Pandora's Baby: How the First Test Tube Babies Sparked the Reproductive Revolution
About the Reviewer:
Read, Write & Win 2nd place, 8th grade, 2007
As reviewed by: Laura P.
Nominated by: ALA, 2004 Notable Books for Adults - Non-fiction
Annotation: Beginning with the early days of in vitro fertilization (IVF) in the early 70's, Henig outlines the advances in the field and the growing controversies and arguments that came with each advance. Seen through the eyes of researchers, couples hoping to conceive, hospital administrators, and bioethicists. Index, notes, list of selected readings.
In vitro fertilization may seem routine today, but back in the early 1970's when the development of it was just beginning, it seemed a horrendous idea. Many people, like the Pope and other leaders of the church, thought it to be an idea against the natural ways of god. But to women who didn't have the ability to give birth to a child of their own, it was their only hope. In Pandora's Baby, Robin Marantz Henig gives an insightful view into not only the scientific aspects of in vitro fertilization, but also the political issues that developed. Patrick Steptoe was the very first one to brave the procedure. Although a scientist by the name of Landrum Shettles planned on performing the procedure first; on an infertile women who had already tried infertility drugs, and everything else out there. Doris Del-zio was ready for a child, and when they made the incision into her abdomen, they thought it would be the last. After enduring the surgical pain afterward with no help from medicine (due to allergies), she got a call from Shettles explaining that a scientist of higher authority had thrown away the specimens from her and her husband due to the controversies surrounding IVF. Patrick Steptoe was then the first to carry out the procedure on Leslie Brown. Her perfectly normal child was born almost a full nine months later.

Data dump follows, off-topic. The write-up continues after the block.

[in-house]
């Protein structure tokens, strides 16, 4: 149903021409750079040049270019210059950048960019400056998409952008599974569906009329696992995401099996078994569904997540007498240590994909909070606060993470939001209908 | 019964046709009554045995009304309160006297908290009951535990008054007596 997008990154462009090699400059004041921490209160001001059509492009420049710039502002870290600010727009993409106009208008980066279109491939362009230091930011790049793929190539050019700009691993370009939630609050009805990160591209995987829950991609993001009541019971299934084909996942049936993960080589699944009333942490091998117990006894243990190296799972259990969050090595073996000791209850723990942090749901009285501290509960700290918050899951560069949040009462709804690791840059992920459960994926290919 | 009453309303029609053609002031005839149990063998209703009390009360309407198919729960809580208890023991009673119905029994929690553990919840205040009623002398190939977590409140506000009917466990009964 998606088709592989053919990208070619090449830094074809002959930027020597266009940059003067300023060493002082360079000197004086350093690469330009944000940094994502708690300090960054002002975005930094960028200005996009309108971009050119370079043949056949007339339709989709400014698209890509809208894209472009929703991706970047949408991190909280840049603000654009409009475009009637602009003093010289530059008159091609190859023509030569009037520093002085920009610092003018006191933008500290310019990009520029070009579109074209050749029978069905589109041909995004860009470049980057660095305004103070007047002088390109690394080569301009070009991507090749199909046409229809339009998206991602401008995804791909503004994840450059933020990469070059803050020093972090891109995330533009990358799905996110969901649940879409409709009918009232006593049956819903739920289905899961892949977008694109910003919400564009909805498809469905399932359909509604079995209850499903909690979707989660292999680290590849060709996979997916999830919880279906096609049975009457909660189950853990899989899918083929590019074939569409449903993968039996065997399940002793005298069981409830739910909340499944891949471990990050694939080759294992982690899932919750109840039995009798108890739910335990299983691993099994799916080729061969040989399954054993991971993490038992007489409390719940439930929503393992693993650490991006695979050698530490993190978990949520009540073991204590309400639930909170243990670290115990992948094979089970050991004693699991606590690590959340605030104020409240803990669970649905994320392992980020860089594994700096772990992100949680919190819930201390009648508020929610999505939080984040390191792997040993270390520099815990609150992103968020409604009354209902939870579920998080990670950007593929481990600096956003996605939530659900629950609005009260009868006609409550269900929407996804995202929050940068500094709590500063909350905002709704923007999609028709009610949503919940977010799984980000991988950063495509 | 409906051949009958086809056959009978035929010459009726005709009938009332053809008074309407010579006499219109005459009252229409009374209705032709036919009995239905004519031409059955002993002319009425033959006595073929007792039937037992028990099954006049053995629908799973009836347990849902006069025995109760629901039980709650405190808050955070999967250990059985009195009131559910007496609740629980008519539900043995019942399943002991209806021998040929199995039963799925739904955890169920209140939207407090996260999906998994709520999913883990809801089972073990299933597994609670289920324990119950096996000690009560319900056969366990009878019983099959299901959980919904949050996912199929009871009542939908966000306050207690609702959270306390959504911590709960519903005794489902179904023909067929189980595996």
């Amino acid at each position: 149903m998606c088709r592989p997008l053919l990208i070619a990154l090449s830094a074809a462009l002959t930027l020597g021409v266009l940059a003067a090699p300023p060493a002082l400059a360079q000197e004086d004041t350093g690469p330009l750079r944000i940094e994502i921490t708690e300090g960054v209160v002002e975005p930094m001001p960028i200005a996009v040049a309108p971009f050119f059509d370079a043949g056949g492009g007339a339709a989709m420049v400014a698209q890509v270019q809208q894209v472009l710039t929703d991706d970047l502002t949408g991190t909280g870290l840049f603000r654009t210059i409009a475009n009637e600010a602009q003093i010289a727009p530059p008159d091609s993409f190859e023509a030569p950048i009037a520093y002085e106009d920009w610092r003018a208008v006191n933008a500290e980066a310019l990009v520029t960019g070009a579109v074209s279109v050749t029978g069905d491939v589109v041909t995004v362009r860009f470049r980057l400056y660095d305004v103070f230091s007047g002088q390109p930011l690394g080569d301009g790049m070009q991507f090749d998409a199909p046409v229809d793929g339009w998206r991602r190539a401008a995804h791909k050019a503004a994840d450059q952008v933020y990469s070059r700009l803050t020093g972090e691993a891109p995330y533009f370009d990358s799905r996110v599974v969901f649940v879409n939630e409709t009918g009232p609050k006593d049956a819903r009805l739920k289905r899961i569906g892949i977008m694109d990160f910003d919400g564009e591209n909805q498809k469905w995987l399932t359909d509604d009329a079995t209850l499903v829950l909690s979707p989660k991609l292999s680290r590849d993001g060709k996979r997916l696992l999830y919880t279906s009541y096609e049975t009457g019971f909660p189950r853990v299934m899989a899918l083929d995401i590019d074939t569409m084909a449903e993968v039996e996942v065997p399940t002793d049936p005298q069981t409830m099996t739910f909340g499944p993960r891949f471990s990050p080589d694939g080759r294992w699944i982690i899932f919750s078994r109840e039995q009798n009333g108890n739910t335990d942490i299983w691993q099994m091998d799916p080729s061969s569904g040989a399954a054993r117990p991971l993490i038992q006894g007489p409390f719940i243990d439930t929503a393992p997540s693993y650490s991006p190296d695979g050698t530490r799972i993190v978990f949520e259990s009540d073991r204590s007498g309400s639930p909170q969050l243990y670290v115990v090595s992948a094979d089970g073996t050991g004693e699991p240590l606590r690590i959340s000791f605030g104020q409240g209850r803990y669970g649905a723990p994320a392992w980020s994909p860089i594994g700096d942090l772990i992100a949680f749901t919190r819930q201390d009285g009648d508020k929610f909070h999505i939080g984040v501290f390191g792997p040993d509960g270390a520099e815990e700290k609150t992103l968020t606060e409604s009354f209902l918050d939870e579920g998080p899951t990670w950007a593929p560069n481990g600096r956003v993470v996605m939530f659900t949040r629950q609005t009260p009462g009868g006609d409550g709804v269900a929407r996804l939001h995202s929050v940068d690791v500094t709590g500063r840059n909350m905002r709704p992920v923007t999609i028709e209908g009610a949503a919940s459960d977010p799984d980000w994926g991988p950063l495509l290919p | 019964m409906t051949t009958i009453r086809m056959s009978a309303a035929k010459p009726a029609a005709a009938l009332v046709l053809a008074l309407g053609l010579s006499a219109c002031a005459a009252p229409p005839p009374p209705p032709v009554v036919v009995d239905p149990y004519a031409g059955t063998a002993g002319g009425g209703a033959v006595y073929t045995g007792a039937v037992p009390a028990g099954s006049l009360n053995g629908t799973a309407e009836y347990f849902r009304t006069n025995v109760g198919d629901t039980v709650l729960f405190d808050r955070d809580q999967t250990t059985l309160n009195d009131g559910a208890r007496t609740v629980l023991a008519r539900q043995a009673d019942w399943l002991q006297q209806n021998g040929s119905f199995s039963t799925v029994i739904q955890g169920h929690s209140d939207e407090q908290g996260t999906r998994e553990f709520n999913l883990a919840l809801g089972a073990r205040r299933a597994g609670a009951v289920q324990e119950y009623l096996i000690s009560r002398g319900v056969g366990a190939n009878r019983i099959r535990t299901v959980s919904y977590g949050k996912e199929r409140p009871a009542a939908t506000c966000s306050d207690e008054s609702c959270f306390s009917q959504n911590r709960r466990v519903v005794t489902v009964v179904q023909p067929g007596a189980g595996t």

I believe this book is a brilliant look into how IVF developed. It looked not only at the issues that the scientists faced, but also the political issues and controversies that erupted. For instance, many were afraid that the IVF baby would be born deformed or premature. But that turned into a misconception when Louise Brown was born as healthy as could be. Also when her sister, another IVF child, had a child of her own: the natural way. Henig also described what IVF led to, how it provided knowledge to lead to such things as cloning. This book educated me in more ways than just the scientific facts.
Overall, I enjoyed this book. I was very interested in the topic of the book. I most definitely think this book should remain a Cornerstone nominee for the many possibilities it could pursue. I think many other people would enjoy this scientific and political book, and would be inspired to read more into the topic, and more modern creations.